Swarthmore’s 151st Commencement a Celebration of Community
Callie Cho ’23 evoked the essence of Swarthmore’s 151st Commencement on Sunday with the concept of “the extended self” — the degree to which one’s consciousness exists in the minds of the people they know and are known by.
The senior class speaker related that to her classmates, “the characters in each other’s stories, be it major or minor roles,” before connecting it to the integral impact that faculty and staff had in their Swarthmore experience. And last, but far from least, to the family and friends who packed Parrish Beach.
“Our victory is no less yours than it is ours,” Cho said.
That spirit of community carried the day. In the lead-up to the ceremony, a series of the seniors’ memorable moments flashed on the video screen, as the Twenty One Pilots’ lyric, “Wish we could turn back time to the good old days” played over the loudspeaker. A dad with a selfie stick and a perma-grin kept pulling his daughter back for one more photo, while a grandmother tied a cluster of big gold balloons to a chair.
As the procession turned the corner from the Rose Garden toward Parrish, family and friends jockeyed for photo position. Faculty members and graduates stopped to give thanks or a fist bump to Environmental Services staff, and a group of celebrants gave a shout out to Assistant Professor of Chemistry Kathryn Riley ’10.
The procession moved past the tables offering water and gift baskets and Swarthmore merch — Parrish Boardwalk? — and crossed through a floral arch. The stage and seating felt nestled in the space, beneath the Bell Tower, framed 360 by trees.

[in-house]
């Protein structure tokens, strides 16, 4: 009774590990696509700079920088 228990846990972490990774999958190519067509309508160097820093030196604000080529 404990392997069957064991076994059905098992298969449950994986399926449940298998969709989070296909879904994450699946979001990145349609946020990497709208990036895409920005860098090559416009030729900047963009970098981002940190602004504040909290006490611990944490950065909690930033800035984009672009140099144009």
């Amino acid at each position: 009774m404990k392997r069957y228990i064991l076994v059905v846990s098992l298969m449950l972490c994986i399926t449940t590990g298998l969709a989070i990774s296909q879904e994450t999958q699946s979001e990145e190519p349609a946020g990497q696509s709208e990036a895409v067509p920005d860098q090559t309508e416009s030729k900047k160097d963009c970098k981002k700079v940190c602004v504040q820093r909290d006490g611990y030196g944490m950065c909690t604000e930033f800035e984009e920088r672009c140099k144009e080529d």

The ceremony commenced with a land acknowledgement from the faculty marshal, Mark Wallace, to recognize and honor the history of the land on which the College sits and the Indigenous people who stewarded it throughout the generations. Koof Kalkstein ’78, chair of the Board of Managers, and the four honorary degree recipients touched on the virtues of exploration and community.
During her remarks, President Valerie Smith invited the Class of 2023 to take a moment to reflect on the many forms of support they received along the way.
“Our faculty members, who, through their scholarly work and mentorship, have nurtured your intellectual and personal development,” she said. “Our staff members, whose care for your physical, mental, and spiritual well-being has been a constant presence; and the many friends from the Swarthmore community and beyond, who have been there to comfort you, confide in you, and celebrate with you throughout your college years.”
One by one, graduates sauntered to the stage to receive their diplomas. Friends and family couldn’t hold back applause — mostly clapping and shouting, but there was at least one whistle blown and drum banged. The staff members dotting Magill Walk, including two cashiers from the Dining Center, beamed and pattered applause.
The graduates took turns bumping elbows with the president. One also fired a canister of confetti, which flickered in the breeze. The Bachelor of Science recipients, clad in hard hats and gowns, carried puzzle pieces that formed the message “Swarthmore Engineering Class of 2023.”
The ceremony ended with President Smith telling the graduates that “Swarthmore is now and will forever be yours.” Stevie Wonder’s “Sir Duke” marked the recessional, with the graduates winding their way up the path off of Magill. One grad stepped out to embrace family and friends, grabbing a small child in each arm before he was hoisted up into the air.
Groups of people fanned out from Clothier to McCabe, carving out spaces for family photos. As always, the Big Chair presented the iconic photo opp, with one family fitting four generations across its seat and arms.
The graduates and their friends and families eventually gathered for a reception near the Rose Garden. One last round of congratulations and hugs, one last chance to soak up the splendor.
One of the graduates stepped away from his family to embrace two classmates. He shared three words with them that may well have applied to all.
“We made it.”